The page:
March 18, 2019
The American Academy of Pediatrics on Monday published updated guidance on the best practices when it comes to the prevention of food allergies and other allergic conditions in children.
The new guidelines continue to loosen the reins on the introduction of what are thought to be highly allergenic foods such as peanuts, fish and milk.
According to the report, there is no evidence that a delay in the introduction of allergenic foods – peanuts, eggs and fish – beyond four to six months of age prevents food allergies. But there is now strong evidence that purposeful, early introduction of peanuts as early as four months of age may prevent the development of a peanut allergy in infants defined as high risk.
The report also looked at whether breastfeeding protects against eczema, wheezing, asthma and food allergies. Breastfeeding for the first three to four months of life was found to be protective against eczema, according to the report, but any amount of breastfeeding beyond that time was found to be protective against wheezing in the first two years of life and asthma in the first five years – and even later.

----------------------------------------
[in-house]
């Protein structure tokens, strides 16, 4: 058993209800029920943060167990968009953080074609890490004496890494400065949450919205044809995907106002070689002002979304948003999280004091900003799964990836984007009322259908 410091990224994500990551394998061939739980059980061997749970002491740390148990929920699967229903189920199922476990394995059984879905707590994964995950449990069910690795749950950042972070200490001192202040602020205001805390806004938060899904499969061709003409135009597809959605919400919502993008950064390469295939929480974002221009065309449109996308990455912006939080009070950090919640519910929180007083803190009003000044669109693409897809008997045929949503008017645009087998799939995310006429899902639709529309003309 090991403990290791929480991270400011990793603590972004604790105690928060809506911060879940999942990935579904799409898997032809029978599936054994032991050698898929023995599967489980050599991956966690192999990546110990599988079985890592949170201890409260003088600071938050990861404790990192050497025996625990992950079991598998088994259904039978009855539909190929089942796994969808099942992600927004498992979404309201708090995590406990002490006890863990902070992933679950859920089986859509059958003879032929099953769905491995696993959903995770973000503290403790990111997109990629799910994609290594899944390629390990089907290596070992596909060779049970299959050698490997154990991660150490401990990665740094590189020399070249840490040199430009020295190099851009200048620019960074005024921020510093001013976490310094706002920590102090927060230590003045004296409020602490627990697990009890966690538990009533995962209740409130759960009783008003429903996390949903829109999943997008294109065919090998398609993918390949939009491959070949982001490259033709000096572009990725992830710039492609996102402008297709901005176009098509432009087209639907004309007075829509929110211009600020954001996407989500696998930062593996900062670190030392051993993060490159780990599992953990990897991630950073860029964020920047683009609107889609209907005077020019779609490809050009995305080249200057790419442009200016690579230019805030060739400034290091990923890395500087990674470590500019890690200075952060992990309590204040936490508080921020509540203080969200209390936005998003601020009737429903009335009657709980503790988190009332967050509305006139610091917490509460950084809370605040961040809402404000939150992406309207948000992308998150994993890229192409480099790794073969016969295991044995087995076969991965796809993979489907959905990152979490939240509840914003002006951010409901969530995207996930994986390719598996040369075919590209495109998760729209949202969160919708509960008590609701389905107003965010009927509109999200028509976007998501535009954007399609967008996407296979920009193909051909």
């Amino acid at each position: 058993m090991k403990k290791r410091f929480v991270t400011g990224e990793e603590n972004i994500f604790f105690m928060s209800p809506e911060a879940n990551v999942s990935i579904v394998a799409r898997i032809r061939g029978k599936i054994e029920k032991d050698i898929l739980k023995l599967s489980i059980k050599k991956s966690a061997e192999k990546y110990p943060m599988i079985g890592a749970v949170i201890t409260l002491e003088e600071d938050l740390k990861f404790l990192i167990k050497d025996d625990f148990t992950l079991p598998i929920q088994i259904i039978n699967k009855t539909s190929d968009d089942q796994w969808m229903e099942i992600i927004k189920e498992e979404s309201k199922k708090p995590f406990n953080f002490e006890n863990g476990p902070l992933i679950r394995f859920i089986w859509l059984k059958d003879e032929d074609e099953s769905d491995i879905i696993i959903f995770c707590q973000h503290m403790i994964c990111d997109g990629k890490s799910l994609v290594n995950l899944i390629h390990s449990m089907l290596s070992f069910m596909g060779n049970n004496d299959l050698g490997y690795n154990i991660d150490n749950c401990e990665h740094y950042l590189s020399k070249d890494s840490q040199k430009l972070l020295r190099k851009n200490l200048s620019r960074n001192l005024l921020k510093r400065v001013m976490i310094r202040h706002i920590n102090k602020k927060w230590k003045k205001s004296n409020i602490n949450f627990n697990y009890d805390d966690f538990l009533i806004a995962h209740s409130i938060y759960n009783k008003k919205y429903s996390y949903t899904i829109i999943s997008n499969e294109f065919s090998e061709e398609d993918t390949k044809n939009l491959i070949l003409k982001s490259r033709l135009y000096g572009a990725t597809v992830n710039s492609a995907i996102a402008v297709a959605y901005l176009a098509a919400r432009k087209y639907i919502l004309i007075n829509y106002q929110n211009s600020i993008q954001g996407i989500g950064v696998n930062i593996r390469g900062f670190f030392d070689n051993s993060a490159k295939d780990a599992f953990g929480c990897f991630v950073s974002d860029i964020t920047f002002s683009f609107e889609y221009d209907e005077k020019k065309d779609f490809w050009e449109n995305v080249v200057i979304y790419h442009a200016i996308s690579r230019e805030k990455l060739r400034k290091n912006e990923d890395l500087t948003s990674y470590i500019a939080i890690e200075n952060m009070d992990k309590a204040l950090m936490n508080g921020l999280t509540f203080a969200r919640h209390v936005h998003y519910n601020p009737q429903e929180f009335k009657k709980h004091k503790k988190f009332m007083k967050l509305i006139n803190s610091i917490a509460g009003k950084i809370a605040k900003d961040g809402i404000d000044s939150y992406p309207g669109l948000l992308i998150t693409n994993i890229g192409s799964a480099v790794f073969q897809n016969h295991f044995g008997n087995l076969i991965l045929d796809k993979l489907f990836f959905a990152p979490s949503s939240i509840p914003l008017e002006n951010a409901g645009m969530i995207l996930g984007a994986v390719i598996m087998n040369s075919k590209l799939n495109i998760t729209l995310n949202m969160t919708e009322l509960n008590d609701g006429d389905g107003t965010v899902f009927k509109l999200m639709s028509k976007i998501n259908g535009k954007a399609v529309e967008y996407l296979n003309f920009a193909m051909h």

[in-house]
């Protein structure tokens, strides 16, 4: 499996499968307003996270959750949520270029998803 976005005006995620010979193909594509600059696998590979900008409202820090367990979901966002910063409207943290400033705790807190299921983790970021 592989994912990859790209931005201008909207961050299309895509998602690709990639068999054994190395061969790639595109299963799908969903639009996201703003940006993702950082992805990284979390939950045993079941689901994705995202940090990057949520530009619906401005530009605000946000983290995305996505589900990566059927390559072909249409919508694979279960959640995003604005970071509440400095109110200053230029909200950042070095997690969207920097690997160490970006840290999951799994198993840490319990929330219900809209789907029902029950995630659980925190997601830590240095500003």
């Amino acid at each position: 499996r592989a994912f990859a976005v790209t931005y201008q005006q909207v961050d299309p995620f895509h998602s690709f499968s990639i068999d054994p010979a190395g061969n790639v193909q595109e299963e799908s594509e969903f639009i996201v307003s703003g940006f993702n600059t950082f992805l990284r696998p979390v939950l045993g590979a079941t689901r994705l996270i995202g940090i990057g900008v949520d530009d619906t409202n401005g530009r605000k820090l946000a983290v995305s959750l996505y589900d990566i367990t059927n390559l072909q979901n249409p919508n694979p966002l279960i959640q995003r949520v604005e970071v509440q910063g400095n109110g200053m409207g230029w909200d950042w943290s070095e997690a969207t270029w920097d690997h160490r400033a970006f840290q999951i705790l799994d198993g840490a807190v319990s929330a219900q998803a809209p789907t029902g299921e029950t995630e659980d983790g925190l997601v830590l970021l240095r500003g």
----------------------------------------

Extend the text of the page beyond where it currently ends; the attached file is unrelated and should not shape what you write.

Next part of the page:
But no conclusion could be made when it came to breastfeeding and its effect on the prevention of food allergies.
The new guidelines replace a 2008 clinical report from the pediatricians' association which addressed the roles of maternal and early infant diet on the prevention of "atopic disease," including atopic dermatitis, asthma and food allergy.
Additionally, the authors of the study were sure to note that this information only applies to the prevention of food allergies in children and doesn’t apply to treatment once a child has a confirmed or suspected allergy. “This report is not directed at the treatment of atopic disease once an infant or child has developed specific atopic symptoms,” they warned.
Full guidelines and research can be accessed here.